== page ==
Julia Stiles' career is a class in teen stardom
Julia Stiles is a straight-A high school senior who just turned 18 two weeks ago. She has a publicist. She has an agent. She co-authored a script that's in rewrites, and she has the leading role in a studio film. All of which makes her remarkably similar to the 289,000 other adolescents currently jockeying to be Hollywood's next big thing. Surely you've noticed how each weekend brings scores of cheaply made movies packed with TV kids from the WB or Fox networks (see previous review). Stiles thinks it's unfair to stereotype the genre. "Some teen movies really suck, while others are really good but get a bad rap," she says, adding that the same dictum holds for young actors. To break out of the pack takes charisma and clever marketing. Talent helps too. Since Stiles stars in Disney's new teen comedy, 10 Things I Hate About You, it might be helpful to examine 10 things this emerging actress has done to boost her career.
1. Started early:
Aside from learning the difference between net and gross points, nothing prepares an actor better than prepubescent training in the theater of the absurd. At age 11, Stiles wrote a letter to the director of New York City's artsy La Mama Theater asking to audition. Soon she was appearing in avant-garde plays and lip-synching to recorded dialogue.
2. Took "serious" TV roles:
Making an early mark in Before Women Had Wings, an Oprah-produced telefilm about child abuse, she recently appeared as the hippie flower child in NBC's highly rated mini-series The '60s.
3. Won over casting agents:
Getting auditions depends on currying favor with casting pros, who sift through thousands of head shots and videotapes. "I narrowed the field down to 20 girls, and Julia's natural, soulful quality stood out," says Francine Maisler, who cast Before Women Had Wings. Disney's casting exec Marcia Ross, who saw nearly 200 actresses for the 10 Things role, remarks, "You can see it on-screen -- she projects an intelligent depth, she's not girlish, and she'll easily grow into adult roles."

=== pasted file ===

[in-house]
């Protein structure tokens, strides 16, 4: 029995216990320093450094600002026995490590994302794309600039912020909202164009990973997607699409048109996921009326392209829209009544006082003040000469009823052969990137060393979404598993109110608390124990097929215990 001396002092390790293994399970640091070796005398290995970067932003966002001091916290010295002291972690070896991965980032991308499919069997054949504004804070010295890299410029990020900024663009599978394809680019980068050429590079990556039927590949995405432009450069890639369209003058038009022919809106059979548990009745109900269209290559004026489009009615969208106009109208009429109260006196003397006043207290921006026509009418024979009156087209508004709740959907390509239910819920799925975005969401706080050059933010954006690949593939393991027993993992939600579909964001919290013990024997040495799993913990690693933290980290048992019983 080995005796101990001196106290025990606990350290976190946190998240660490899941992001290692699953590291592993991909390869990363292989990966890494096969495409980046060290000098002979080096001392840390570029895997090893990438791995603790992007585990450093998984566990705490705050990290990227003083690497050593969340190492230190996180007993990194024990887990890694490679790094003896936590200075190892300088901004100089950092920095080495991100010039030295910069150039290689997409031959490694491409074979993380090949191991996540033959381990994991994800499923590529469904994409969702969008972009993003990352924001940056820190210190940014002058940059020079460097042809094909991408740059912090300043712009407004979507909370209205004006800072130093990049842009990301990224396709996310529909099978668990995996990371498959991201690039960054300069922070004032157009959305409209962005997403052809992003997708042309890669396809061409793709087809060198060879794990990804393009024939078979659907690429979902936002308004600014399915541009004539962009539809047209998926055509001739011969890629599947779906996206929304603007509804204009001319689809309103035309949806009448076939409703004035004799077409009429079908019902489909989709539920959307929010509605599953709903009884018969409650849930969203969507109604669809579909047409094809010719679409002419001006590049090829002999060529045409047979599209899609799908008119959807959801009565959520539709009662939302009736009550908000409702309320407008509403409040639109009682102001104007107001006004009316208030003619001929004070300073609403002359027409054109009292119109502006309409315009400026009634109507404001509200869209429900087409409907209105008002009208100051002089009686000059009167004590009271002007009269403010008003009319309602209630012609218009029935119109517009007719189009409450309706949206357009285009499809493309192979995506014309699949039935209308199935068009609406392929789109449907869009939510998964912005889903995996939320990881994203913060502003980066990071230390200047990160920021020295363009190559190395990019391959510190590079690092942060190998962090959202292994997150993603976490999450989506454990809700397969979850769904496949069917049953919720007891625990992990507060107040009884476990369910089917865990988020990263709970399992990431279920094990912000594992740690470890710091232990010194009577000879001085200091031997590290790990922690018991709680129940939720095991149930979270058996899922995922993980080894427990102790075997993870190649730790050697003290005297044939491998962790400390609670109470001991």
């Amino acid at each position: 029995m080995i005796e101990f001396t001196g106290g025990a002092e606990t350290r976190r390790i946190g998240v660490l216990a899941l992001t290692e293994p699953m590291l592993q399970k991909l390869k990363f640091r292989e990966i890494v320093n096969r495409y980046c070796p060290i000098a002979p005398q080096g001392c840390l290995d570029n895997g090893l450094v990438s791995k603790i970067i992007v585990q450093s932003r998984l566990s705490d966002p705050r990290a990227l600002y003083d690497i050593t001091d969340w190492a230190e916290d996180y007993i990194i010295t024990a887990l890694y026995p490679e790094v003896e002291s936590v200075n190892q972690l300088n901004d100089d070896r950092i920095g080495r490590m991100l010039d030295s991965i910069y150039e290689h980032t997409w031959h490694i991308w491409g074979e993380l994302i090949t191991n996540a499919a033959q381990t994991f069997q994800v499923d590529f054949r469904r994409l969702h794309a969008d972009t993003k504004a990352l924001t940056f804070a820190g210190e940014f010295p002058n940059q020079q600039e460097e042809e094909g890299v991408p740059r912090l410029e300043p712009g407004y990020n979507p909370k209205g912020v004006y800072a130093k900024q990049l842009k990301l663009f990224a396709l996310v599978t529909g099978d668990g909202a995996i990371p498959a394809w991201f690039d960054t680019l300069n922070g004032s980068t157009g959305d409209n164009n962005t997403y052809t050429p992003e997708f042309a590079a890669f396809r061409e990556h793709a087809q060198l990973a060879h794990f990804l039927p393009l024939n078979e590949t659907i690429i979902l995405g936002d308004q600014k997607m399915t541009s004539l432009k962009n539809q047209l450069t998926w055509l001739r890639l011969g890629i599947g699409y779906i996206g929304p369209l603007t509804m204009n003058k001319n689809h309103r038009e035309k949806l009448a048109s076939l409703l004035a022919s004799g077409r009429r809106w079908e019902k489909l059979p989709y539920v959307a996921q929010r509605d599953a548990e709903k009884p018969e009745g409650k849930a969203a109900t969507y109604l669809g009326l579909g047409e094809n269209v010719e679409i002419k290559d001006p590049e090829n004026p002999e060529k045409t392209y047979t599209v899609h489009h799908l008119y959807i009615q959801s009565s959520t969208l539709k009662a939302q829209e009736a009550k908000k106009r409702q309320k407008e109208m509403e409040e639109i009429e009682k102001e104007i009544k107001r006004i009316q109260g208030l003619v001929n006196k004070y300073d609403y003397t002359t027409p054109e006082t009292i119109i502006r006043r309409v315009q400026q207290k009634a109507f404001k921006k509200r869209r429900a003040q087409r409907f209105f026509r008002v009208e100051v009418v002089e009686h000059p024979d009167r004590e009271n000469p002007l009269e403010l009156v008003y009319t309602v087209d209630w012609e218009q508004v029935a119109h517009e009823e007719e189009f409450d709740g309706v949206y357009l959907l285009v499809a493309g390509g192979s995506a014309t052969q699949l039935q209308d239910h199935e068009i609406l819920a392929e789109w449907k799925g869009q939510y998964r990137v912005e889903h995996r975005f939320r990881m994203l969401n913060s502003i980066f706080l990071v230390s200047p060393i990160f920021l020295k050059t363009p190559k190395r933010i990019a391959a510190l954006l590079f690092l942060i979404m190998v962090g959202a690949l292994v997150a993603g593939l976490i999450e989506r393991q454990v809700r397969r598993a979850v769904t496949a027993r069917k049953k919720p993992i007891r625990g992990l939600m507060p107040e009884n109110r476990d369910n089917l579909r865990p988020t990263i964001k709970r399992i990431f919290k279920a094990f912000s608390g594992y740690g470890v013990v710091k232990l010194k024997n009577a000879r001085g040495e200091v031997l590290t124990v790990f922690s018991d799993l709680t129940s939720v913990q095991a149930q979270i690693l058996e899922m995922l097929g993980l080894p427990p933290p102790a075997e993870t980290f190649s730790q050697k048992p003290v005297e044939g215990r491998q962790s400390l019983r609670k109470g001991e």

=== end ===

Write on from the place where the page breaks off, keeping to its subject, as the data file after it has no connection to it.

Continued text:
4. Hit the festival circuit:
Briefly appearing as Harrison Ford's daughter in The Devil's Own, Stiles had her first real splash as a killer Lolita in Wicked, a kinky 1998 Sundance entry. Following its midnight screening, a line of youngsters waited outside to get Stiles' autograph. "They asked her to sign posters they had torn down, and I thought, 'Whoa, that's what Sundance can do for an unknown actor,'" recalls director Michael Steinberg.
5. Attracted internet advocates:
After seeing Wicked at Sundance, Ain't It Cool movie-website geek Harry Knowles raved about Stiles' "immense amount of screen presence" and tapped her as the "discovery of the fest."
6. Shook up support team:
The new Ovitzian model of Hollywood calls for dropping your agent in exchange for a manager. Stiles did the opposite. "Having a manager is sort of superfluous and redundant," she says. "My agent and publicist are doing a fine job, and I didn't feel like paying somebody else 10% to do nothing." Stiles' former manager refused to comment, other than to say that he lined up her last three projects, including 10 Things.
7. Got in the right magazines:
Her inside pages for Harper's Bazaar, Interview and Vogue showed class, but Stiles admits that posing for the cover of Moxie Girl last year was cheesy. Swearing never to do another teenzine, she was featured on Vanity Fair's Hollywood-cover foldout between Reese Witherspoon and Sarah Polley.
8. Bonded with Madonna:
Asked to appear in a Material Girl-produced film about a young pyromaniac, Stiles took an informal meeting with her longtime feminist influence. "She's very assertive, and nobody's bossing her around," the younger actress says, mimicking Madonna's screwy new British accent. "I've always kind of tried to emulate that."
9. Embraced, like, Shakespeare:
"I lucked out in terms of timing," Stiles says, poised to appear in three youth movies borrowed from the Bard. 10 Things is basically Taming of the Shrew in high school; an updated Hamlet will star Ethan Hawke as the melancholy Dane; and O, currently filming, is a retelling of Othello set in the world of high school basketball.
10. Successfully "opened" a film:
Well, it remains to be seen if 10 Things will do as well as Stiles -- or Disney -- hopes. The studio moved the release date up, hoping to capitalize on spring break. If the movie does well, Stiles could become Hollywood's latest overnight star -- seven years after she began her acting career.
Article by Jeffrey Ressner
Originally published in the April 12, 1999 issue of Time Magazine